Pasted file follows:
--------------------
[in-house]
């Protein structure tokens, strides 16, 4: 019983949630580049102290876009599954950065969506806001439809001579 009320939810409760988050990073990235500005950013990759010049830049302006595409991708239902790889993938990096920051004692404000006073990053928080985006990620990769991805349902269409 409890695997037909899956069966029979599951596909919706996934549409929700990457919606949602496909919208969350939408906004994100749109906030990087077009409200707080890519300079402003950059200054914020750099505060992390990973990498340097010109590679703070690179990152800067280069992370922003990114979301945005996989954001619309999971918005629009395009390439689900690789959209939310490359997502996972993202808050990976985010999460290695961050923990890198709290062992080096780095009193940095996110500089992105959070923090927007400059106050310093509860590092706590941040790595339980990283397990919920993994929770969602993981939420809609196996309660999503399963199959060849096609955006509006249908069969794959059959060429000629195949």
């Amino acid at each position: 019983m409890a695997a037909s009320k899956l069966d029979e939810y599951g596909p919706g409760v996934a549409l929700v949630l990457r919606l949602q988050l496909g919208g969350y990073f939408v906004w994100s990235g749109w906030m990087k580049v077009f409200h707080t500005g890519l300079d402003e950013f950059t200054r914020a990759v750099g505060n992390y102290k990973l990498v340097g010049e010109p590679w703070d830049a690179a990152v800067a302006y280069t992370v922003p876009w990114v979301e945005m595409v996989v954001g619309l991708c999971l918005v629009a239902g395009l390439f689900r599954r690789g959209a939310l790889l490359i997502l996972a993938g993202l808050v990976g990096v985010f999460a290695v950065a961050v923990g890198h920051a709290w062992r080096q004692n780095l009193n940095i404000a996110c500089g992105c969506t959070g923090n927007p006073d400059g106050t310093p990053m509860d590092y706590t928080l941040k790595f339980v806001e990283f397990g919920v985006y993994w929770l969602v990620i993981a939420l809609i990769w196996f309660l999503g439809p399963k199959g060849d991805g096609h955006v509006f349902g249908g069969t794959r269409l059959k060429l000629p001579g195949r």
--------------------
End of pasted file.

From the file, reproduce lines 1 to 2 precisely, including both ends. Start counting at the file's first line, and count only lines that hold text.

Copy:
[in-house]
């Protein structure tokens, strides 16, 4: 019983949630580049102290876009599954950065969506806001439809001579 009320939810409760988050990073990235500005950013990759010049830049302006595409991708239902790889993938990096920051004692404000006073990053928080985006990620990769991805349902269409 409890695997037909899956069966029979599951596909919706996934549409929700990457919606949602496909919208969350939408906004994100749109906030990087077009409200707080890519300079402003950059200054914020750099505060992390990973990498340097010109590679703070690179990152800067280069992370922003990114979301945005996989954001619309999971918005629009395009390439689900690789959209939310490359997502996972993202808050990976985010999460290695961050923990890198709290062992080096780095009193940095996110500089992105959070923090927007400059106050310093509860590092706590941040790595339980990283397990919920993994929770969602993981939420809609196996309660999503399963199959060849096609955006509006249908069969794959059959060429000629195949």